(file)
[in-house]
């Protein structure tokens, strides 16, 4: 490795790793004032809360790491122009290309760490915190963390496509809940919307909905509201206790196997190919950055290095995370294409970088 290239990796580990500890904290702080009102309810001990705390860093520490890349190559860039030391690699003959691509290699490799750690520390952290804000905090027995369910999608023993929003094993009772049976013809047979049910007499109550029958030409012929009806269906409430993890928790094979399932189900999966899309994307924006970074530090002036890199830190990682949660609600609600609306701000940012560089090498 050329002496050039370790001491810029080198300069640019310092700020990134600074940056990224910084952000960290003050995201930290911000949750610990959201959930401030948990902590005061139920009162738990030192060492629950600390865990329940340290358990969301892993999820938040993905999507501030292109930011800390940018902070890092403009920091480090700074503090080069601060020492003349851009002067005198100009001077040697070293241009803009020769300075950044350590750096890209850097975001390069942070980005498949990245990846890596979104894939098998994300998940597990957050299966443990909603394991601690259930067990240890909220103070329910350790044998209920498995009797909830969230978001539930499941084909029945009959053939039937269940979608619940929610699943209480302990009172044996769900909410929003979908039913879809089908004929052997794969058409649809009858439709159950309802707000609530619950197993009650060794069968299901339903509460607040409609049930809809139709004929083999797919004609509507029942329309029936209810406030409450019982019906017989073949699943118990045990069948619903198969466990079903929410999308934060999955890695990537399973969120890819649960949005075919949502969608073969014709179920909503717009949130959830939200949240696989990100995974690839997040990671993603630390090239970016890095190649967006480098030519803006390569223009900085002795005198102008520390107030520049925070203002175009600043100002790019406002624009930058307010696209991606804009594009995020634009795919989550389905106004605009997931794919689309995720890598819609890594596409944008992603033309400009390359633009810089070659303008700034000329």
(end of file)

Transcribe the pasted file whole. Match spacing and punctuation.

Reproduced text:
[in-house]
């Protein structure tokens, strides 16, 4: 490795790793004032809360790491122009290309760490915190963390496509809940919307909905509201206790196997190919950055290095995370294409970088 290239990796580990500890904290702080009102309810001990705390860093520490890349190559860039030391690699003959691509290699490799750690520390952290804000905090027995369910999608023993929003094993009772049976013809047979049910007499109550029958030409012929009806269906409430993890928790094979399932189900999966899309994307924006970074530090002036890199830190990682949660609600609600609306701000940012560089090498 050329002496050039370790001491810029080198300069640019310092700020990134600074940056990224910084952000960290003050995201930290911000949750610990959201959930401030948990902590005061139920009162738990030192060492629950600390865990329940340290358990969301892993999820938040993905999507501030292109930011800390940018902070890092403009920091480090700074503090080069601060020492003349851009002067005198100009001077040697070293241009803009020769300075950044350590750096890209850097975001390069942070980005498949990245990846890596979104894939098998994300998940597990957050299966443990909603394991601690259930067990240890909220103070329910350790044998209920498995009797909830969230978001539930499941084909029945009959053939039937269940979608619940929610699943209480302990009172044996769900909410929003979908039913879809089908004929052997794969058409649809009858439709159950309802707000609530619950197993009650060794069968299901339903509460607040409609049930809809139709004929083999797919004609509507029942329309029936209810406030409450019982019906017989073949699943118990045990069948619903198969466990079903929410999308934060999955890695990537399973969120890819649960949005075919949502969608073969014709179920909503717009949130959830939200949240696989990100995974690839997040990671993603630390090239970016890095190649967006480098030519803006390569223009900085002795005198102008520390107030520049925070203002175009600043100002790019406002624009930058307010696209991606804009594009995020634009795919989550389905106004605009997931794919689309995720890598819609890594596409944008992603033309400009390359633009810089070659303008700034000329």